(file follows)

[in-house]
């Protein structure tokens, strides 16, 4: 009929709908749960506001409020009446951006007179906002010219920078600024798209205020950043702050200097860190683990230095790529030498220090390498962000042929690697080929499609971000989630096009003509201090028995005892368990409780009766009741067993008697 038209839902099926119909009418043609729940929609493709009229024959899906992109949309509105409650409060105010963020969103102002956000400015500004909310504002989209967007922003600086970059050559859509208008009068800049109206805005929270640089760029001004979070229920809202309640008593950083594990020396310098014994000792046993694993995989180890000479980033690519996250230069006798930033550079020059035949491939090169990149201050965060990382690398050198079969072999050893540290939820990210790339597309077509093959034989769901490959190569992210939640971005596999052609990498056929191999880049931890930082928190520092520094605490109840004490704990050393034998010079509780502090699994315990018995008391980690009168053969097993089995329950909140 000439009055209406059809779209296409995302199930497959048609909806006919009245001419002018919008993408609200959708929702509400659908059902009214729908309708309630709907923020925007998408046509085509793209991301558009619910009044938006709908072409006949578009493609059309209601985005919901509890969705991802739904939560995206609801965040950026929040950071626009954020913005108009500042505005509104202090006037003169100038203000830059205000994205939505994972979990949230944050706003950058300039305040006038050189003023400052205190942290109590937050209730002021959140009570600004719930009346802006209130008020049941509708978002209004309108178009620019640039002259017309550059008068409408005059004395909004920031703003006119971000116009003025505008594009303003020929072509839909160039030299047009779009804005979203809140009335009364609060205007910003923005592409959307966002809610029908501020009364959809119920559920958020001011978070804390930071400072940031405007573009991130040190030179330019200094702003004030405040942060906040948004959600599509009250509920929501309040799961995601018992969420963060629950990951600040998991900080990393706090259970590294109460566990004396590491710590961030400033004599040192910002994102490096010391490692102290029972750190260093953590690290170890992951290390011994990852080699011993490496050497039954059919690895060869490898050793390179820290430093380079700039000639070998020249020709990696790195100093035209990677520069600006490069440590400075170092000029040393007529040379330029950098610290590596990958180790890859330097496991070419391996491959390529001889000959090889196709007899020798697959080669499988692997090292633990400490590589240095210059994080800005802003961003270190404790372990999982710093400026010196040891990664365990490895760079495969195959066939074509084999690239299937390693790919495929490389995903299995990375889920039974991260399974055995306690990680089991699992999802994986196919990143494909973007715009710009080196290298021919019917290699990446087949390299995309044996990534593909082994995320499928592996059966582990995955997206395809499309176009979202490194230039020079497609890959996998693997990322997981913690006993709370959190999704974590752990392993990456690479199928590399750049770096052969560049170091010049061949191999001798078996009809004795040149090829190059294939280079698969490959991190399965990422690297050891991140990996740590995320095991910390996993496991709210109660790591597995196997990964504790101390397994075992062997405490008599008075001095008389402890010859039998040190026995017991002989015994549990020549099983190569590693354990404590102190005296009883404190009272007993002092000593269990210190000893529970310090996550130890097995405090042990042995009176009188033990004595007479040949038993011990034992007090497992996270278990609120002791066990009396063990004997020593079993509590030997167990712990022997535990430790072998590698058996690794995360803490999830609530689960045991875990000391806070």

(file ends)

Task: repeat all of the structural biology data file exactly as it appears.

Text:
[in-house]
């Protein structure tokens, strides 16, 4: 009929709908749960506001409020009446951006007179906002010219920078600024798209205020950043702050200097860190683990230095790529030498220090390498962000042929690697080929499609971000989630096009003509201090028995005892368990409780009766009741067993008697 038209839902099926119909009418043609729940929609493709009229024959899906992109949309509105409650409060105010963020969103102002956000400015500004909310504002989209967007922003600086970059050559859509208008009068800049109206805005929270640089760029001004979070229920809202309640008593950083594990020396310098014994000792046993694993995989180890000479980033690519996250230069006798930033550079020059035949491939090169990149201050965060990382690398050198079969072999050893540290939820990210790339597309077509093959034989769901490959190569992210939640971005596999052609990498056929191999880049931890930082928190520092520094605490109840004490704990050393034998010079509780502090699994315990018995008391980690009168053969097993089995329950909140 000439009055209406059809779209296409995302199930497959048609909806006919009245001419002018919008993408609200959708929702509400659908059902009214729908309708309630709907923020925007998408046509085509793209991301558009619910009044938006709908072409006949578009493609059309209601985005919901509890969705991802739904939560995206609801965040950026929040950071626009954020913005108009500042505005509104202090006037003169100038203000830059205000994205939505994972979990949230944050706003950058300039305040006038050189003023400052205190942290109590937050209730002021959140009570600004719930009346802006209130008020049941509708978002209004309108178009620019640039002259017309550059008068409408005059004395909004920031703003006119971000116009003025505008594009303003020929072509839909160039030299047009779009804005979203809140009335009364609060205007910003923005592409959307966002809610029908501020009364959809119920559920958020001011978070804390930071400072940031405007573009991130040190030179330019200094702003004030405040942060906040948004959600599509009250509920929501309040799961995601018992969420963060629950990951600040998991900080990393706090259970590294109460566990004396590491710590961030400033004599040192910002994102490096010391490692102290029972750190260093953590690290170890992951290390011994990852080699011993490496050497039954059919690895060869490898050793390179820290430093380079700039000639070998020249020709990696790195100093035209990677520069600006490069440590400075170092000029040393007529040379330029950098610290590596990958180790890859330097496991070419391996491959390529001889000959090889196709007899020798697959080669499988692997090292633990400490590589240095210059994080800005802003961003270190404790372990999982710093400026010196040891990664365990490895760079495969195959066939074509084999690239299937390693790919495929490389995903299995990375889920039974991260399974055995306690990680089991699992999802994986196919990143494909973007715009710009080196290298021919019917290699990446087949390299995309044996990534593909082994995320499928592996059966582990995955997206395809499309176009979202490194230039020079497609890959996998693997990322997981913690006993709370959190999704974590752990392993990456690479199928590399750049770096052969560049170091010049061949191999001798078996009809004795040149090829190059294939280079698969490959991190399965990422690297050891991140990996740590995320095991910390996993496991709210109660790591597995196997990964504790101390397994075992062997405490008599008075001095008389402890010859039998040190026995017991002989015994549990020549099983190569590693354990404590102190005296009883404190009272007993002092000593269990210190000893529970310090996550130890097995405090042990042995009176009188033990004595007479040949038993011990034992007090497992996270278990609120002791066990009396063990004997020593079993509590030997167990712990022997535990430790072998590698058996690794995360803490999830609530689960045991875990000391806070």